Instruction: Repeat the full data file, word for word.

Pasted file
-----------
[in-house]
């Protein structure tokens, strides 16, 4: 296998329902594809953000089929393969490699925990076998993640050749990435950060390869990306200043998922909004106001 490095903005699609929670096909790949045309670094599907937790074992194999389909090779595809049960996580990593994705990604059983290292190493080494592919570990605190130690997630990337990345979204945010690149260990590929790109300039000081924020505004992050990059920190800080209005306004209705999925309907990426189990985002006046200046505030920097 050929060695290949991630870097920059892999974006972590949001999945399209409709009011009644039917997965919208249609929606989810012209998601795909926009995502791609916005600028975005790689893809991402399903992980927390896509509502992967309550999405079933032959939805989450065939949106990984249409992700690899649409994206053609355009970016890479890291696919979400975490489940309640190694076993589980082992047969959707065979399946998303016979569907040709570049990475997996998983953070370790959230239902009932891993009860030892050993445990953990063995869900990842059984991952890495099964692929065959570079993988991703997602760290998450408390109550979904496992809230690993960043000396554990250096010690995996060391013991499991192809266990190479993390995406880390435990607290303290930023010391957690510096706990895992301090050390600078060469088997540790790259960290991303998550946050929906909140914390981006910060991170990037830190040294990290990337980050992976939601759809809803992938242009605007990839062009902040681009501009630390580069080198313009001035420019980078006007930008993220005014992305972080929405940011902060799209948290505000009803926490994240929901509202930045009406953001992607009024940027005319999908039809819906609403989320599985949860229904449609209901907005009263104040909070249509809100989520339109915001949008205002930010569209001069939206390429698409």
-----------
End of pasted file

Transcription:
[in-house]
């Protein structure tokens, strides 16, 4: 296998329902594809953000089929393969490699925990076998993640050749990435950060390869990306200043998922909004106001 490095903005699609929670096909790949045309670094599907937790074992194999389909090779595809049960996580990593994705990604059983290292190493080494592919570990605190130690997630990337990345979204945010690149260990590929790109300039000081924020505004992050990059920190800080209005306004209705999925309907990426189990985002006046200046505030920097 050929060695290949991630870097920059892999974006972590949001999945399209409709009011009644039917997965919208249609929606989810012209998601795909926009995502791609916005600028975005790689893809991402399903992980927390896509509502992967309550999405079933032959939805989450065939949106990984249409992700690899649409994206053609355009970016890479890291696919979400975490489940309640190694076993589980082992047969959707065979399946998303016979569907040709570049990475997996998983953070370790959230239902009932891993009860030892050993445990953990063995869900990842059984991952890495099964692929065959570079993988991703997602760290998450408390109550979904496992809230690993960043000396554990250096010690995996060391013991499991192809266990190479993390995406880390435990607290303290930023010391957690510096706990895992301090050390600078060469088997540790790259960290991303998550946050929906909140914390981006910060991170990037830190040294990290990337980050992976939601759809809803992938242009605007990839062009902040681009501009630390580069080198313009001035420019980078006007930008993220005014992305972080929405940011902060799209948290505000009803926490994240929901509202930045009406953001992607009024940027005319999908039809819906609403989320599985949860229904449609209901907005009263104040909070249509809100989520339109915001949008205002930010569209001069939206390429698409």